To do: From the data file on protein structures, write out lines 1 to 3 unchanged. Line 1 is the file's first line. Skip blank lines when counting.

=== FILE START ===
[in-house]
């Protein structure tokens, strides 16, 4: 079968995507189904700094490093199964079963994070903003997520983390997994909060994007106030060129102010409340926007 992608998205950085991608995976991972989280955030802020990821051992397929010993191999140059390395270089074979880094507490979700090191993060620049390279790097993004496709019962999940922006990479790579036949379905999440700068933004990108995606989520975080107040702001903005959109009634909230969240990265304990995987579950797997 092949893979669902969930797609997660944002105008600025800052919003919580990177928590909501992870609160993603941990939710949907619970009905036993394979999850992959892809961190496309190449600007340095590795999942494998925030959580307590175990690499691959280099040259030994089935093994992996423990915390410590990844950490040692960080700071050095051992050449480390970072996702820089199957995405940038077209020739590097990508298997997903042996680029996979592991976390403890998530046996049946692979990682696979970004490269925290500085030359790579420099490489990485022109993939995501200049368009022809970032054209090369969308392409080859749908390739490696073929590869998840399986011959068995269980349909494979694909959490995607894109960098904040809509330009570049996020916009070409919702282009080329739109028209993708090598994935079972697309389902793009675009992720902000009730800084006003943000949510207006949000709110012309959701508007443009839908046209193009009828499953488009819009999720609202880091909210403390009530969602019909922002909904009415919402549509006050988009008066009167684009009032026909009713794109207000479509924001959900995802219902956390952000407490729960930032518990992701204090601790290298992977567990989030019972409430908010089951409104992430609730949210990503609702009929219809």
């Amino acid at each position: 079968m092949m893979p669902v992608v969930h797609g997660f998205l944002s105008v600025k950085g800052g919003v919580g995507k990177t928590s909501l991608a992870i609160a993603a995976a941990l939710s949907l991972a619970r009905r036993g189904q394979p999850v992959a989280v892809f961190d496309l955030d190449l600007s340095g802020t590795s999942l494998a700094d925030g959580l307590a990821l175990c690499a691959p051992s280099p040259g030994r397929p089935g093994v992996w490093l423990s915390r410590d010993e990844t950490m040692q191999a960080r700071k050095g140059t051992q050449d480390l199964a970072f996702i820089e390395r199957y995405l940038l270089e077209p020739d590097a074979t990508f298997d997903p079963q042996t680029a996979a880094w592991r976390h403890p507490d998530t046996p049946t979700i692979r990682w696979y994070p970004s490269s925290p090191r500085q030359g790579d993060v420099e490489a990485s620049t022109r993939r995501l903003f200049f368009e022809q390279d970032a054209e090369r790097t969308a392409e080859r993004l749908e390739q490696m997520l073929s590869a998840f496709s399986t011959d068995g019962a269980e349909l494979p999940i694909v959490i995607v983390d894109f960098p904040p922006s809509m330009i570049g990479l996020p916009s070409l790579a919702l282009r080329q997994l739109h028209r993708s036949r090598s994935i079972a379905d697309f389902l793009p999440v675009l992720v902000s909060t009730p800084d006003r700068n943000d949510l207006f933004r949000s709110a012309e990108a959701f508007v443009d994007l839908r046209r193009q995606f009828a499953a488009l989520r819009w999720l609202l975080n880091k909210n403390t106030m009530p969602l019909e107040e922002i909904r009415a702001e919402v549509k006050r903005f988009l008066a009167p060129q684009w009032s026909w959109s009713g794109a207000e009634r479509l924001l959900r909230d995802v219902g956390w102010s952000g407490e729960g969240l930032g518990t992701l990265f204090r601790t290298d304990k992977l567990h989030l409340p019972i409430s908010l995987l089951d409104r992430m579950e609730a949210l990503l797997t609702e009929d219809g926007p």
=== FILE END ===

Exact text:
[in-house]
């Protein structure tokens, strides 16, 4: 079968995507189904700094490093199964079963994070903003997520983390997994909060994007106030060129102010409340926007 992608998205950085991608995976991972989280955030802020990821051992397929010993191999140059390395270089074979880094507490979700090191993060620049390279790097993004496709019962999940922006990479790579036949379905999440700068933004990108995606989520975080107040702001903005959109009634909230969240990265304990995987579950797997 092949893979669902969930797609997660944002105008600025800052919003919580990177928590909501992870609160993603941990939710949907619970009905036993394979999850992959892809961190496309190449600007340095590795999942494998925030959580307590175990690499691959280099040259030994089935093994992996423990915390410590990844950490040692960080700071050095051992050449480390970072996702820089199957995405940038077209020739590097990508298997997903042996680029996979592991976390403890998530046996049946692979990682696979970004490269925290500085030359790579420099490489990485022109993939995501200049368009022809970032054209090369969308392409080859749908390739490696073929590869998840399986011959068995269980349909494979694909959490995607894109960098904040809509330009570049996020916009070409919702282009080329739109028209993708090598994935079972697309389902793009675009992720902000009730800084006003943000949510207006949000709110012309959701508007443009839908046209193009009828499953488009819009999720609202880091909210403390009530969602019909922002909904009415919402549509006050988009008066009167684009009032026909009713794109207000479509924001959900995802219902956390952000407490729960930032518990992701204090601790290298992977567990989030019972409430908010089951409104992430609730949210990503609702009929219809």
């Amino acid at each position: 079968m092949m893979p669902v992608v969930h797609g997660f998205l944002s105008v600025k950085g800052g919003v919580g995507k990177t928590s909501l991608a992870i609160a993603a995976a941990l939710s949907l991972a619970r009905r036993g189904q394979p999850v992959a989280v892809f961190d496309l955030d190449l600007s340095g802020t590795s999942l494998a700094d925030g959580l307590a990821l175990c690499a691959p051992s280099p040259g030994r397929p089935g093994v992996w490093l423990s915390r410590d010993e990844t950490m040692q191999a960080r700071k050095g140059t051992q050449d480390l199964a970072f996702i820089e390395r199957y995405l940038l270089e077209p020739d590097a074979t990508f298997d997903p079963q042996t680029a996979a880094w592991r976390h403890p507490d998530t046996p049946t979700i692979r990682w696979y994070p970004s490269s925290p090191r500085q030359g790579d993060v420099e490489a990485s620049t022109r993939r995501l903003f200049f368009e022809q390279d970032a054209e090369r790097t969308a392409e080859r993004l749908e390739q490696m997520l073929s590869a998840f496709s399986t011959d068995g019962a269980e349909l494979p999940i694909v959490i995607v983390d894109f960098p904040p922006s809509m330009i570049g990479l996020p916009s070409l790579a919702l282009r080329q997994l739109h028209r993708s036949r090598s994935i079972a379905d697309f389902l793009p999440v675009l992720v902000s909060t009730p800084d006003r700068n943000d949510l207006f933004r949000s709110a012309e990108a959701f508007v443009d994007l839908r046209r193009q995606f009828a499953a488009l989520r819009w999720l609202l975080n880091k909210n403390t106030m009530p969602l019909e107040e922002i909904r009415a702001e919402v549509k006050r903005f988009l008066a009167p060129q684009w009032s026909w959109s009713g794109a207000e009634r479509l924001l959900r909230d995802v219902g956390w102010s952000g407490e729960g969240l930032g518990t992701l990265f204090r601790t290298d304990k992977l567990h989030l409340p019972i409430s908010l995987l089951d409104r992430m579950e609730a949210l990503l797997t609702e009929d219809g926007p």